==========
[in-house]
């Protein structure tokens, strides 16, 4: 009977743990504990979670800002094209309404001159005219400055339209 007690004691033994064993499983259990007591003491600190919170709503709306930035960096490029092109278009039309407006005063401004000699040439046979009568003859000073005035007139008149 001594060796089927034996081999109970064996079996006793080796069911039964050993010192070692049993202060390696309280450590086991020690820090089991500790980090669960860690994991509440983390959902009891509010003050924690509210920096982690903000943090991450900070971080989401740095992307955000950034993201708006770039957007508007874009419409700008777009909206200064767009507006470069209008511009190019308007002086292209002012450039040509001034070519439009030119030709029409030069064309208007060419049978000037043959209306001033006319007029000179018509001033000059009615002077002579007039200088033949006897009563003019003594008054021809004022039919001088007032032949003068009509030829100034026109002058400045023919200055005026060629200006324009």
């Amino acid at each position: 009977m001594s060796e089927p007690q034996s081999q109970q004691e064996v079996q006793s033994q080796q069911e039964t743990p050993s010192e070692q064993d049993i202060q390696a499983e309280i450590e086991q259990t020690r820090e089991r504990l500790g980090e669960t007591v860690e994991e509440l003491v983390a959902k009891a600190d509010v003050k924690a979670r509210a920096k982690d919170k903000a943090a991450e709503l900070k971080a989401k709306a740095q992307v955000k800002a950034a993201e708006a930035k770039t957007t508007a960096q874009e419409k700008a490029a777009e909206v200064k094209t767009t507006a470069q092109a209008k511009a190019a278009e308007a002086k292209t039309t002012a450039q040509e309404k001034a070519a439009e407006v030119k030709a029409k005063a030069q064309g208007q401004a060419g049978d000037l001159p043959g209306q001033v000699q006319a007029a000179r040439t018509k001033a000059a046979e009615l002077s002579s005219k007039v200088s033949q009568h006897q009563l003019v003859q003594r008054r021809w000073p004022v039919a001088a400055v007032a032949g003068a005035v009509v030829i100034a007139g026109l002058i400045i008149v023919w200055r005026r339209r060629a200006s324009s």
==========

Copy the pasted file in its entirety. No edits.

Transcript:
[in-house]
């Protein structure tokens, strides 16, 4: 009977743990504990979670800002094209309404001159005219400055339209 007690004691033994064993499983259990007591003491600190919170709503709306930035960096490029092109278009039309407006005063401004000699040439046979009568003859000073005035007139008149 001594060796089927034996081999109970064996079996006793080796069911039964050993010192070692049993202060390696309280450590086991020690820090089991500790980090669960860690994991509440983390959902009891509010003050924690509210920096982690903000943090991450900070971080989401740095992307955000950034993201708006770039957007508007874009419409700008777009909206200064767009507006470069209008511009190019308007002086292209002012450039040509001034070519439009030119030709029409030069064309208007060419049978000037043959209306001033006319007029000179018509001033000059009615002077002579007039200088033949006897009563003019003594008054021809004022039919001088007032032949003068009509030829100034026109002058400045023919200055005026060629200006324009």
């Amino acid at each position: 009977m001594s060796e089927p007690q034996s081999q109970q004691e064996v079996q006793s033994q080796q069911e039964t743990p050993s010192e070692q064993d049993i202060q390696a499983e309280i450590e086991q259990t020690r820090e089991r504990l500790g980090e669960t007591v860690e994991e509440l003491v983390a959902k009891a600190d509010v003050k924690a979670r509210a920096k982690d919170k903000a943090a991450e709503l900070k971080a989401k709306a740095q992307v955000k800002a950034a993201e708006a930035k770039t957007t508007a960096q874009e419409k700008a490029a777009e909206v200064k094209t767009t507006a470069q092109a209008k511009a190019a278009e308007a002086k292209t039309t002012a450039q040509e309404k001034a070519a439009e407006v030119k030709a029409k005063a030069q064309g208007q401004a060419g049978d000037l001159p043959g209306q001033v000699q006319a007029a000179r040439t018509k001033a000059a046979e009615l002077s002579s005219k007039v200088s033949q009568h006897q009563l003019v003859q003594r008054r021809w000073p004022v039919a001088a400055v007032a032949g003068a005035v009509v030829i100034a007139g026109l002058i400045i008149v023919w200055r005026r339209r060629a200006s324009s």